- The New South Wales government is easing its restrictions along the state’s border with Victoria.
- NSW is creating a border region that extends 50km either side of the border, allowing residents within that region to travel over to the other side.
- However, these residents must have a ‘border region resident’ permit to do so.
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The restrictions along the New South Wales-Victoria border will ease this Friday.
Back in July, the NSW-Victoria border was closed for the first time in a century as the coronavirus cases in Victoria continued to increase. But after concerns raised by border communities, the New South Wales government announced it will reinstate a border region that spans around 50km on either side of the border. According to the Sydney Morning Herald, the border region currently spans 2.5km either side of the border.
Residents within the wider border region will be allowed to go into NSW for work, to access education services (if they can’t already do it from where they are), get necessary goods and services and for care and compassionate reasons.
But people in these communities will need a ‘border region resident’ permit to move around in this area.
The rules around the permit
If you’re a NSW resident, you’re only allowed to enter Victoria based on the reason on your permit. You can’t go anywhere in Victoria if it’s outside the border region. The same rules apply if you’re on the Victorian side of the border region and you want to enter NSW.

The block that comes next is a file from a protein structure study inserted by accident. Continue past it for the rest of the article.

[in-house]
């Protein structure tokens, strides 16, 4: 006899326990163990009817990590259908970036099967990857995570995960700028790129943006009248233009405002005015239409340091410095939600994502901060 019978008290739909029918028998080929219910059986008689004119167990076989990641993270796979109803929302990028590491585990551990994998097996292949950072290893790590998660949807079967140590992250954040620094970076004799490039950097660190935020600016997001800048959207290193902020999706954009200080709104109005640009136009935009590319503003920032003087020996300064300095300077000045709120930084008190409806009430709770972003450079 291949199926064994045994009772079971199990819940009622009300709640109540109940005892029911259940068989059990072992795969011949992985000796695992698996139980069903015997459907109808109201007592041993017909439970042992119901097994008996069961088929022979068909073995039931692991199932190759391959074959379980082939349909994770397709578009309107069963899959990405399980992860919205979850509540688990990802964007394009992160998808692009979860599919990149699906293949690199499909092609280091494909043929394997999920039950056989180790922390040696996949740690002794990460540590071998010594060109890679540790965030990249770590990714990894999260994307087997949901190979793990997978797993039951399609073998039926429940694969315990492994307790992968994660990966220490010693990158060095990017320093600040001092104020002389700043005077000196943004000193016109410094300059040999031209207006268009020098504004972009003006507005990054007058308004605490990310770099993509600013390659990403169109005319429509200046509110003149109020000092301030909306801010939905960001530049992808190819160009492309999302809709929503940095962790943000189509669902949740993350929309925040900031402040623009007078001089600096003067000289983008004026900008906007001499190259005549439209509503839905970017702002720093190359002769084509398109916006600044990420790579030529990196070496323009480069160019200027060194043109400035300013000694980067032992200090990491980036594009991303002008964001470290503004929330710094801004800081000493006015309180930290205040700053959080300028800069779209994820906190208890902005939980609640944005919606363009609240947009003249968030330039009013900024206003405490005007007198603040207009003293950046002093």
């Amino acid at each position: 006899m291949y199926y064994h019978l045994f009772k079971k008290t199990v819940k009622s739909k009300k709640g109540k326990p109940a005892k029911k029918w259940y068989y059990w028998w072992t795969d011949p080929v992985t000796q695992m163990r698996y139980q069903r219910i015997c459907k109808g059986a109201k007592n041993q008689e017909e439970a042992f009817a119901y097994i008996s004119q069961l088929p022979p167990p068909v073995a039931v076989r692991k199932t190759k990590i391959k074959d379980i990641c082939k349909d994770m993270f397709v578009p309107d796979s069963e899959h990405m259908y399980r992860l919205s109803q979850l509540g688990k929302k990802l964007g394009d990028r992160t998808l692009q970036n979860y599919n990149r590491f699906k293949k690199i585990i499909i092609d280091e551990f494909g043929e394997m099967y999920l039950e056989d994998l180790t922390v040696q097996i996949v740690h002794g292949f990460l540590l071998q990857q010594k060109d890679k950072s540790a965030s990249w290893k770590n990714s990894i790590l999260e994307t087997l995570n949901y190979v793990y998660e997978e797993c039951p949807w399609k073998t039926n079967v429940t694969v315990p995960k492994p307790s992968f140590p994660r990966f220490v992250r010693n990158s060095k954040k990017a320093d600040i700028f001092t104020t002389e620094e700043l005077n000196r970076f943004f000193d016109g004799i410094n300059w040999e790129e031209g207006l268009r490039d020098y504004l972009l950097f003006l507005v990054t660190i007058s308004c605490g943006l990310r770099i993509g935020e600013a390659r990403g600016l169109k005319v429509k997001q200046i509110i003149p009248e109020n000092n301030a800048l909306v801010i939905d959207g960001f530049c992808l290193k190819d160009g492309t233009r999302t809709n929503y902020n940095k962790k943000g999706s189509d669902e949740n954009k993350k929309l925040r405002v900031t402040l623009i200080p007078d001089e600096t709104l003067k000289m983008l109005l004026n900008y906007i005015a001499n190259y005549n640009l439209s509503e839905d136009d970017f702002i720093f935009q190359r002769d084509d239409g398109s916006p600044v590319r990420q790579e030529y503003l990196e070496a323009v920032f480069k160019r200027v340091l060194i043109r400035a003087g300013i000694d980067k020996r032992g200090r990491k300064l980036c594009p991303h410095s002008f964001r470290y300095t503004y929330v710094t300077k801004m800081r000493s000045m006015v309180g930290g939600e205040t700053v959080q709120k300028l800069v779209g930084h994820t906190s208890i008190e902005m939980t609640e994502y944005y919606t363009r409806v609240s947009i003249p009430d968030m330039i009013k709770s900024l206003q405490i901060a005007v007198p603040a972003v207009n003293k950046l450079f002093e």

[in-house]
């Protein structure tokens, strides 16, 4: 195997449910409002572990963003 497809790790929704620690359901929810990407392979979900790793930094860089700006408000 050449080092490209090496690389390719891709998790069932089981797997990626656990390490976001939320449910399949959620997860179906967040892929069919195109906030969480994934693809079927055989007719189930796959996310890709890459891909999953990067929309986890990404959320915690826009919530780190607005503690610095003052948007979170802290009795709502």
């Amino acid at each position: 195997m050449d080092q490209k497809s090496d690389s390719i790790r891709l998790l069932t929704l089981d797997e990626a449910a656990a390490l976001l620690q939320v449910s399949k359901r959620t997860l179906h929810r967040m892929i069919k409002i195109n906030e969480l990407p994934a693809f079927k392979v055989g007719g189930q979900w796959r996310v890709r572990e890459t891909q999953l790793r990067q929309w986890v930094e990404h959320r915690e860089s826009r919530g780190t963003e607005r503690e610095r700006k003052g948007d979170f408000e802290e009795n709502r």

However, Victorians can’t head over to NSW if they’ve been in Greater Melbourne or a COVID “area of concern” in Victoria within the last 14 days.
The border region and permit will be enforced from Friday, September 4.
NSW Premier Gladys Berejiklian said the state government was happy to roll out these changes following the reduced community transmission risks across regional Victoria.
“We are working hard to reduce the angst and frustration caused by this border closure,” she said in a statement.
Deputy Premier John Barilaro said in a statement the changes were designed to give more freedom to those in border communities.
“Last week I travelled to the southern border town of Albury-Wodonga to meet with business owners and families along with the education, health, construction, and social services industries who have been disaffected by the border closure,” he said.
“In listening to the community it was immediately clear that we needed to make some changes, which included extending mobility within the 50-kilometre border region, and today the NSW Government is doing exactly that.”
Member for Albury Justin Clancy said in a statement he was “pleased that the Premier and government have listened and responded to concerns.”
The border closures across Australia have not only served as a challenge to some border communities, they have also caused disruptions in the tourism sector. According to the Australian Tourism Industry Council’s research, border closures have cost $84 million.